IEEE Journal on Selected Topics in Quantum Electronics | Year: 2012

Conventional digital circuits lose energy because the bits of information are destroyed during the operation. Reversible circuits are currently on the top approaches to power minimization with its application in all-optical-based systems. Fredkin gate is a very common reversible logic gate. In this paper, a modification of the Fredkin gate is proposed. All-optical circuit of this modified Fredkin gate (MFG) is also designed using semiconductor optical amplifier on the Mach-Zehnder interferometer switch. A 16-Boolean logical operational circuit is also shown using this MFG. The main advantage of this scheme is that we can design a 15-Boolean logical function using a single MFG unit. Only one operation (nand) required two MFG units. Hence, complexity of the circuit can be reduced. Also, multivalued T-gate circuit using MFG is proposed. © 2011 IEEE.


Embodiments of a Wearable Cardiac Defibrillator (WCD) system include a measurement circuit that can render a physiological input from the patient (82). Such WCD systems may also receive a motion detection input that reveals whether a motion event has been detected by a motion detector. Optionally, a value becomes assigned to a motion level parameter in response to whether a motion event was detected or not, and the rhythm analysis can be based on the physiological input and on the assigned value. Optionally, a rhythm analysis of the physiological input may be performed in different manners, depending on whether or not a motion event has been detected. Optionally, a different shock/no shock criterion may be applied to the rhythm analysis, depending on whether or not a motion event has been detected. The patient (82) may receive an electrical shock (111) according to a shock/no shock determination.


A wearable cardiac defibrillator (WCD) system may include a support structure that a patient can wear, an energy storage module that can store an electrical charge, and a discharge circuit that can discharge the electrical charge through the patient so as to shock him or her, while the patient is wearing the support structure. Embodiments may actively take into account bystanders, both to protect them from an inadvertent shock, and also to enlist their help. In some embodiments the WCD system includes a microphone that can sense when a bystander speaks a preset delaying word like WAIT or NO, and prevent the discharge.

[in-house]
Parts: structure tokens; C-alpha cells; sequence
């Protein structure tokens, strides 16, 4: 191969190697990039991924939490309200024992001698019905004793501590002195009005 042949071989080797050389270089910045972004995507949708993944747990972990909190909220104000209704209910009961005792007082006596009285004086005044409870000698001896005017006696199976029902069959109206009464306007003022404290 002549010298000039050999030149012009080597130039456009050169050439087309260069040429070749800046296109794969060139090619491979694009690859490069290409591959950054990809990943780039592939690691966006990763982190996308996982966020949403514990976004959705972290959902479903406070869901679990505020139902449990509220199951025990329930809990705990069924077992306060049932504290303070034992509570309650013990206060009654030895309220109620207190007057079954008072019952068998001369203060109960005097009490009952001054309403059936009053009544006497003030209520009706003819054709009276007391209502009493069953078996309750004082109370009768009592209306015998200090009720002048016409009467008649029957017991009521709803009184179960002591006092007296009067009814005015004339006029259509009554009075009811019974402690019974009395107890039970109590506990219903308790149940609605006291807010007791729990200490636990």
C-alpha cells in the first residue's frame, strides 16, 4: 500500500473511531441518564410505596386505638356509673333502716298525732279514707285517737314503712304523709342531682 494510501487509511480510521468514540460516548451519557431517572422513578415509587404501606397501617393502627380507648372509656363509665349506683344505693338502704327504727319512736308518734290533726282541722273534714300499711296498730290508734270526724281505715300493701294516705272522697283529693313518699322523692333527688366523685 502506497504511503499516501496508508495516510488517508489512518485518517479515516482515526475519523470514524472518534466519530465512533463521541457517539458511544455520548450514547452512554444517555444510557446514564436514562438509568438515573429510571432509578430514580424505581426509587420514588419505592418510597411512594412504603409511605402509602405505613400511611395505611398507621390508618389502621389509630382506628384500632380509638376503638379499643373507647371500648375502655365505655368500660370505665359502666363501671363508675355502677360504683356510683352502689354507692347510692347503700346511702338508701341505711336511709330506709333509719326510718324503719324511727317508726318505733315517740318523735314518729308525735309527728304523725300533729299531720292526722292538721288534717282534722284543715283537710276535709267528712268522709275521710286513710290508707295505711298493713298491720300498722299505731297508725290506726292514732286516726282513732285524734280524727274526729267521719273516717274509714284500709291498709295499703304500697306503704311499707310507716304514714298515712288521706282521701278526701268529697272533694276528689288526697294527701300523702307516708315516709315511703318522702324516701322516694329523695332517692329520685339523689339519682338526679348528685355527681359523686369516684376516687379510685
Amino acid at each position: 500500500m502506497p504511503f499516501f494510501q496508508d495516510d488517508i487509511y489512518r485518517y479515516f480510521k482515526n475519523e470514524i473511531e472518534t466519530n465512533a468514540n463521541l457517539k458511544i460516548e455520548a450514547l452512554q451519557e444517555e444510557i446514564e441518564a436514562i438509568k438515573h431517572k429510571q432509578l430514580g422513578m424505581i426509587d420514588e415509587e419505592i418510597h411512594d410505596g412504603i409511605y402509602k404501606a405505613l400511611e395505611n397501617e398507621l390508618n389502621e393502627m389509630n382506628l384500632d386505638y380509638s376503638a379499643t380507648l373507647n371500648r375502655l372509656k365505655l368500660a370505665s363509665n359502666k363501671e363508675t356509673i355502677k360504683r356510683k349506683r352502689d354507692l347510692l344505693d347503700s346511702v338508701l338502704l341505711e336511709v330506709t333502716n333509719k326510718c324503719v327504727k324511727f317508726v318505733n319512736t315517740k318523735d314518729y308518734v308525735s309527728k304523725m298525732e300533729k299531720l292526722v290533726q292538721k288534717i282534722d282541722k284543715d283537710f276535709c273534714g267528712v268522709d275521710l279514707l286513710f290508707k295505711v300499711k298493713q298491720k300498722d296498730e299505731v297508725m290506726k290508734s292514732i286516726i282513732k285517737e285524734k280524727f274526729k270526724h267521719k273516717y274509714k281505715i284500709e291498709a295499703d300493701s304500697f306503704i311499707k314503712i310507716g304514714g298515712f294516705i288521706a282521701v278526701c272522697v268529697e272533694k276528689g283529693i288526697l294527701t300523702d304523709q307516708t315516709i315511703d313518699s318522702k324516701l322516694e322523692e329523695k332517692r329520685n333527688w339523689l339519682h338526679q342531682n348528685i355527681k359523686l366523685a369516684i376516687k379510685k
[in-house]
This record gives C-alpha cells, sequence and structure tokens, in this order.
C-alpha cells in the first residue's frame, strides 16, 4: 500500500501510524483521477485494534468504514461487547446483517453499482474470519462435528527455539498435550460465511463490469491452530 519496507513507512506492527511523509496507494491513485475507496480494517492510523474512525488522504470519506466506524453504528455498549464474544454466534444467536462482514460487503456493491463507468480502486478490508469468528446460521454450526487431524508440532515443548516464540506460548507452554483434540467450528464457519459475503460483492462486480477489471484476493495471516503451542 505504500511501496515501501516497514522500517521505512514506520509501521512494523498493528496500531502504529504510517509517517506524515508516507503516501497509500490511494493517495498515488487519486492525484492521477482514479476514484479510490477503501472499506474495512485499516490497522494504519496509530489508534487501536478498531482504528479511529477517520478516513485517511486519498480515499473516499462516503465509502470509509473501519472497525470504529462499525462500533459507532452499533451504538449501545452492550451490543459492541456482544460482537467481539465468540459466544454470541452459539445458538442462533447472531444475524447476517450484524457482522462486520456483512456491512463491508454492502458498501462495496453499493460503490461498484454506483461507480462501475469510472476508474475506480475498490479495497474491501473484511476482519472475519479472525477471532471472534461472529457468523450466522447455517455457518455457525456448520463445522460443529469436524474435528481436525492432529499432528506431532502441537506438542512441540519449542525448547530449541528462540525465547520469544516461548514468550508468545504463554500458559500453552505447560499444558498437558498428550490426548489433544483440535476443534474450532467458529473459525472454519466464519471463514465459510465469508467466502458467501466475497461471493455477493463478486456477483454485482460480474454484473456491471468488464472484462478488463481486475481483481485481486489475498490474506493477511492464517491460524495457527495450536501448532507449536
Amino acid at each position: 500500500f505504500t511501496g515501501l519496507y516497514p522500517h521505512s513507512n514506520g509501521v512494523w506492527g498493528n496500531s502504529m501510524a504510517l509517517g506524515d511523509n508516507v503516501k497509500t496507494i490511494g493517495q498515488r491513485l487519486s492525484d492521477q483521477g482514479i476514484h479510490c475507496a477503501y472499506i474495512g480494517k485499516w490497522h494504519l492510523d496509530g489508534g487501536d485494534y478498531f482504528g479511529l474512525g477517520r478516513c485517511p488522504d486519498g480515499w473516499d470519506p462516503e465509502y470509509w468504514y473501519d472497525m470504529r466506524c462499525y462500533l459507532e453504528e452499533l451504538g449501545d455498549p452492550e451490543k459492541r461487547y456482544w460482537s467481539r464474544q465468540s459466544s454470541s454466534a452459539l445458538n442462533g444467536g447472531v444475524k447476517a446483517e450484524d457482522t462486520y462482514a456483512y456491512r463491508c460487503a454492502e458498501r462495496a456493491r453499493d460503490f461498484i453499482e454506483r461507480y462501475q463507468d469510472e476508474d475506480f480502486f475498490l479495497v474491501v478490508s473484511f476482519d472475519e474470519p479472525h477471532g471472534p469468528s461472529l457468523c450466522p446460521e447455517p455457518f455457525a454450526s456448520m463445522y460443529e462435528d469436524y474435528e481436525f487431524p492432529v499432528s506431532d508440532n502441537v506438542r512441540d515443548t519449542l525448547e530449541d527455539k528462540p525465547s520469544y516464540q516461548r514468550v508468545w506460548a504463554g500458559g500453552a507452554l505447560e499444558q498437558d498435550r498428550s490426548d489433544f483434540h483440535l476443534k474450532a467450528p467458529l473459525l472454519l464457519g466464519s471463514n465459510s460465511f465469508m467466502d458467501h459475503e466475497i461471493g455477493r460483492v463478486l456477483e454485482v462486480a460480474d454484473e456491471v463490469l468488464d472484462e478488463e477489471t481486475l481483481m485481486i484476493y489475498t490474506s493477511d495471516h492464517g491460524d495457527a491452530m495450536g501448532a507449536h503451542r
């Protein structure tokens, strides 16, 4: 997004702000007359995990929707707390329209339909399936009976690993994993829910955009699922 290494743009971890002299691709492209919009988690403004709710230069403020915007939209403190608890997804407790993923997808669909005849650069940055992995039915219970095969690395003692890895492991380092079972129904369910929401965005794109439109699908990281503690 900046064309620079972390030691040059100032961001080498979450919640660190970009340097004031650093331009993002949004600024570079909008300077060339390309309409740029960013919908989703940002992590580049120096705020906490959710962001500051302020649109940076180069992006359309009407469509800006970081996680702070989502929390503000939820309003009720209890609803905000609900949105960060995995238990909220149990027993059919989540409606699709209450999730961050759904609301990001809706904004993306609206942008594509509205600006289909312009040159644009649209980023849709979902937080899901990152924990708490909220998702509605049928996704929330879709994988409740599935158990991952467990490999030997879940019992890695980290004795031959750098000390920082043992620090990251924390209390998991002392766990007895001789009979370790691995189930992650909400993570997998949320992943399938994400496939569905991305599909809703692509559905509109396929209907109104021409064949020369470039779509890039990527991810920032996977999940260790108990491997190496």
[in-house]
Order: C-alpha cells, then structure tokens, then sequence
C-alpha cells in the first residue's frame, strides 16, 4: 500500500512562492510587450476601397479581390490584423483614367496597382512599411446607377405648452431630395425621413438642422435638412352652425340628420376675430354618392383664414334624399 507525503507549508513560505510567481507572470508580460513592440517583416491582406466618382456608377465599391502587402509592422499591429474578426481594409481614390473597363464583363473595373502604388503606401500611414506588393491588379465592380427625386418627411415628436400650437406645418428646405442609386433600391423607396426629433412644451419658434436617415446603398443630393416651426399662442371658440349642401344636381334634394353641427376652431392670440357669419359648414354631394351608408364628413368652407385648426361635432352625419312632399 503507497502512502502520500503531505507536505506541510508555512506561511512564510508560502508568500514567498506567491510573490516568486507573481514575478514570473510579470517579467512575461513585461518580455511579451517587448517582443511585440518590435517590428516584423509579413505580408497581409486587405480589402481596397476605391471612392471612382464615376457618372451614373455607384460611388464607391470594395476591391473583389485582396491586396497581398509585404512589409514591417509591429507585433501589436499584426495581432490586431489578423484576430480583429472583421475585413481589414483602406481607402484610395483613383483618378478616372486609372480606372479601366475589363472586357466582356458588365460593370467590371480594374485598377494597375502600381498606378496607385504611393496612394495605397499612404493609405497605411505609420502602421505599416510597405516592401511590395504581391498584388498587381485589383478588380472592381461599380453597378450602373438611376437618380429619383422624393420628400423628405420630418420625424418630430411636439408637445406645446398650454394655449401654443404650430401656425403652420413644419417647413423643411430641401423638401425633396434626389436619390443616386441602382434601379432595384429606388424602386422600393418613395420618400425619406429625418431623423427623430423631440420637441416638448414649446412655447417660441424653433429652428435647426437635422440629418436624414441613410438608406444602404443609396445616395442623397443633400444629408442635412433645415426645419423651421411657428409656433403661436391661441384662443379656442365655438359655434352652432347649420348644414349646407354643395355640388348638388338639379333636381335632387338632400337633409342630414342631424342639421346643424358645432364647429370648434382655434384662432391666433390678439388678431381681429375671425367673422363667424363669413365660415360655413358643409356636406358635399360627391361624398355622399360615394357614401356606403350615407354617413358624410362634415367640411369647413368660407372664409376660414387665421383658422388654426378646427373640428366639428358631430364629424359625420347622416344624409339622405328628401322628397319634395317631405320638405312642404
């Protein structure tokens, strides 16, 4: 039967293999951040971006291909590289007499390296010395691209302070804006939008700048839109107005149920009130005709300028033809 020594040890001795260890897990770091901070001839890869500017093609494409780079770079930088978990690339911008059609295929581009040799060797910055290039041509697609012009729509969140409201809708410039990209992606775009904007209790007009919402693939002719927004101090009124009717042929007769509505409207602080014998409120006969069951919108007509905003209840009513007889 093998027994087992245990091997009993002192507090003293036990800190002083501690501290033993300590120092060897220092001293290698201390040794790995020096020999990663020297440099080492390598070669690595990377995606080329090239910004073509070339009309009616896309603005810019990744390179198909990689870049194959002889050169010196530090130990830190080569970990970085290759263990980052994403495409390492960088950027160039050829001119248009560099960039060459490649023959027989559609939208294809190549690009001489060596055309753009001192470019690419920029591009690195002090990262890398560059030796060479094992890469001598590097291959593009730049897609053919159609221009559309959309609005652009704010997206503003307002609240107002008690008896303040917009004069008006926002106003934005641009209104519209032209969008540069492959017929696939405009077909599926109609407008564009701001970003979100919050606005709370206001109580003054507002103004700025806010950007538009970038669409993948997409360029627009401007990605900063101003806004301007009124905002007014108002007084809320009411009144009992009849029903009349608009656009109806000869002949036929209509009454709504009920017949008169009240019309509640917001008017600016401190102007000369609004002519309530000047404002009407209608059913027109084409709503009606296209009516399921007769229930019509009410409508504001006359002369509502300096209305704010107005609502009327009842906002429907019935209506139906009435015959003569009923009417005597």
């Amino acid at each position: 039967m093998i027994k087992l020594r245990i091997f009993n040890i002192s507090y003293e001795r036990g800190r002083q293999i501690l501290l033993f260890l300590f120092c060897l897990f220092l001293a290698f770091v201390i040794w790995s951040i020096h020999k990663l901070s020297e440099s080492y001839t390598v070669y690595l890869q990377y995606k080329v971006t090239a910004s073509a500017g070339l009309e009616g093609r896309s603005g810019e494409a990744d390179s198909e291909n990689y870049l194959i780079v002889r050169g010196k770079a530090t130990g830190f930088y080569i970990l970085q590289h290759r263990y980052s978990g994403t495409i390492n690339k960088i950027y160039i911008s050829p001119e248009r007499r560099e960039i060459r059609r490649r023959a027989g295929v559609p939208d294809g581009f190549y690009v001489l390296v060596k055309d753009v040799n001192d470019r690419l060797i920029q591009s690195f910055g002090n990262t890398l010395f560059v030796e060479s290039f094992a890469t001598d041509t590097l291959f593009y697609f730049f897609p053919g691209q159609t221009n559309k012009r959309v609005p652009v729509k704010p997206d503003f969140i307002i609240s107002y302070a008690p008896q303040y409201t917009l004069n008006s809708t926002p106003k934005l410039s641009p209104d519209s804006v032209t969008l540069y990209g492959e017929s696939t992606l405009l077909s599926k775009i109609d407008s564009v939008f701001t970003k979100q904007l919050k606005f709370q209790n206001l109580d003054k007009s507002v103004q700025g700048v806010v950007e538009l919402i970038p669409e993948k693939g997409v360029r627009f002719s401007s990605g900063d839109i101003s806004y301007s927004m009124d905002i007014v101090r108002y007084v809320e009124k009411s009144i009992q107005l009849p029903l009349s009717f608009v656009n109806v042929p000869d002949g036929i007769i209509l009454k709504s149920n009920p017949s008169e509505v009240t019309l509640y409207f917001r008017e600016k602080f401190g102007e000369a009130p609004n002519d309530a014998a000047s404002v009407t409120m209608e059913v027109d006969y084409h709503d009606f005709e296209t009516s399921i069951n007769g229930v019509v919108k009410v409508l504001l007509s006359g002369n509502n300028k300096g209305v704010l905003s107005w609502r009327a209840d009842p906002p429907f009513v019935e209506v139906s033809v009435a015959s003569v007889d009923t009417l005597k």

Patent
West Corporation | Date: 2016-07-18

A conductive fluid reservoir can be used to dispense conductive fluid to increase electrical connectivity between an electrode of a defibrillator and a patient. The reservoir includes a container that holds the conductive fluid, one or more outlets on the container, and an inflatable pouch located at least partially within the container. The inflatable pouch is capable of being inflated from a deflated state to an inflated state. In the deflated state, a free end of the inflatable pouch covers the one or more outlets. In the inflated state, the free end of the inflatable pouch is removed from the one or more outlets such that the conductive fluid is allowed to flow out of the container via the one or more outlets. Inflating the inflatable pouch causes the conductive fluid to be dispensed from the reservoir.


Patent
West Corporation | Date: 2016-05-04

In embodiments, a wearable cardiac defibrillation (WCD) system includes one or more flexible ECG electrodes (159, 459, 559, 659, 759, 859, 959, 1059, 1159, 1459). The WCD system may have a support structure (110, 310) that is configured to be worn by a patient (182, 382) and dimensioned relative to a body of the patient to be worn so as to press the electrodes towards the body of the patient. The electrodes may be made from appropriate material so as to flex in order to match a contour of the body of the patient. An advantage over the prior art is that the flexible electrode may make better electrical contact with the patients skin, and therefore provide a better ECG signal for the WCD system to perform its diagnosis.